Adolescent mortality

There is a high risk of death among adolescence, with accidents and suicide being two of the highest causes of death for young people aged between 10 and 19.

This indicator was published in March 2020.

In May 2021 we updated our graphs and charts where new data had been published, and we reviewed our policy recommendations by nation.


  • Adolescence (10-19 years of age) is the life stage with the second highest risk of death among children and young people – second only to infancy.
  • The UK has not matched the recent reductions in adolescent mortality seen in comparable wealthy countries, largely due to higher rates of death from non-communicable diseases.1

Key findings

  • There were approximately 1,330 death registrations for young people aged 10 to 19 years across the UK in 2018: 1,141 in England and Wales,2 48 in Northern Ireland3 and 141 in Scotland.4 The majority of these deaths are among 15 to 19 year olds.
  • The risk of dying for young men is notably higher than for young women.
  • There has been an increase in mortality among adolescents in the UK since 2014, from 17.5 to 18.0 per 100,000 young people aged 10-19 years.2,3,4
  • In 2018, the most common causes of death in England and Wales in this age group were accidental injury, cancer and intentional self-harm (including suicide), followed by neurological, cardiovascular and respiratory disorders.2
  • Among the older 15-19 year age group, deaths from assaults account for 3.0% of all deaths (25 out of 831 deaths in England and Wales).2

Adolescent mortality rate calculated using the number of adolescent deaths (10-19 years) divided by ONS population estimates for that age group and year, multiplied by 100,000.5

Fluctuations within mortality data from Northern Ireland and Scotland should be read with caution, due to small numbers of registered deaths.

What does good look like?

Focus on environmental and social factors to reduce inequalities. Social inequalities are associated with nearly all the leading causes of deaths in young people aged 15 to 19 years, especially injuries. Injury deaths in young people are linked with environmental factors relating to poor housing and infrastructure that are more often found in deprived neighbourhoods, as well as broader determinants of poor health such as parental mental health, employment, education, relationship status and income.6

Better healthcare services, to provide appropriate access to mental health support for young people. Poor adolescent mental health underlies many causes of death in adolescence, most obviously suicide, but also for many injuries and other conditions including substance use.2 Alongside improving access to appropriate Child and Adolescent Mental Health Services (CAMHS), efforts should be made to improve mental health among young people by strengthening the knowledge, skills and capacity of all professionals who work with young people (eg school staff or youth workers) to support their mental wellbeing.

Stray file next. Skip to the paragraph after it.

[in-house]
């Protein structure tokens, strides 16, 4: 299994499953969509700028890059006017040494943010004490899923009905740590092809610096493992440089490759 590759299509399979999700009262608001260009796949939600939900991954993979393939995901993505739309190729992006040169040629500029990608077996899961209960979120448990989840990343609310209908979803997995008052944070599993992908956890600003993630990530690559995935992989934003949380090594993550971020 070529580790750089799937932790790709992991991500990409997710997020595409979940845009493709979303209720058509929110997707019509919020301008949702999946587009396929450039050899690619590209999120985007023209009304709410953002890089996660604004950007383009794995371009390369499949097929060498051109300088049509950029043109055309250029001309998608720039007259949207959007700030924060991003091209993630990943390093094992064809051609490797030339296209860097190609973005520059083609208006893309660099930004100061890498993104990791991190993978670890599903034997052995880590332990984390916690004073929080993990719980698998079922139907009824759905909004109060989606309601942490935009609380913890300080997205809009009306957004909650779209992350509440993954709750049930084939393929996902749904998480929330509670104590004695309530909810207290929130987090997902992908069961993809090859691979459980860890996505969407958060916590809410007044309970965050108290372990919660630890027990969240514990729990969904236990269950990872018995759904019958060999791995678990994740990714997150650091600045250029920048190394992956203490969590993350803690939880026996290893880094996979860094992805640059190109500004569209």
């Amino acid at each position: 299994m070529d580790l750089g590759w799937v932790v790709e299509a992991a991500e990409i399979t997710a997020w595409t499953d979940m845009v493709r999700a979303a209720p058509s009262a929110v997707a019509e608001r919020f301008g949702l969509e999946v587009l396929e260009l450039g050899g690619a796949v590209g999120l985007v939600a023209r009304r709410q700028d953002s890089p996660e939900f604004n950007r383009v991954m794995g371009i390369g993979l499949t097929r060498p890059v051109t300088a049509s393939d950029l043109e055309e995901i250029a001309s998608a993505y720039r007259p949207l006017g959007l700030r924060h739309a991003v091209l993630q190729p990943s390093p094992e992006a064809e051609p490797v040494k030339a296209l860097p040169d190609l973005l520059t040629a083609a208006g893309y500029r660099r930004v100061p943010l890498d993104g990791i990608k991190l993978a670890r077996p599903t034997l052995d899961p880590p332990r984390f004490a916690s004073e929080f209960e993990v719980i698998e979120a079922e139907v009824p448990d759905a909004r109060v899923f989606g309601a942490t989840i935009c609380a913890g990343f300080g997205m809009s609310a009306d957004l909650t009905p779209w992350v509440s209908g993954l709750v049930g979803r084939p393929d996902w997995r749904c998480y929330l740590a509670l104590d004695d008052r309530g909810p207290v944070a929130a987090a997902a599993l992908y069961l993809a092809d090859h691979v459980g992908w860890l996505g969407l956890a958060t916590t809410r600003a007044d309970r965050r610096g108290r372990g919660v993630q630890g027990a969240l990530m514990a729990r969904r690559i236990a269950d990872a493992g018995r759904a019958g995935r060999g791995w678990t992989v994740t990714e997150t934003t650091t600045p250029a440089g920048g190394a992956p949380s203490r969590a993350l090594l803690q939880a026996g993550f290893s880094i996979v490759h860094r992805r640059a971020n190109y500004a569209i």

Better care for children with long term health conditions. Long term conditions are common: 23.0% of young people in England report that they live with a long-term condition or disability; and 30.0% of these report that their condition or disability affected their school attendance and/or participation.7 The UK mortality rate among young people aged 10-19 due to long term conditions such as asthma and diabetes compares unfavourably to similar wealthy countries.8 This may be due to socioeconomic and population differences, or healthcare amenable factors (such as fragmentation of services, support for families and recognition and response to acute illness.9,10 Improvement in care for children and young people with long term conditions should be driven by robust national outcome data collection, to inform quality improvement efforts.

Policy recommendations

  • UK Government should resource Local Authorities to provide safer environments for children and young people to walk, play and travel. Local Authorities should commit to:
    • Expansion of 20mph zones within built up / urban areas;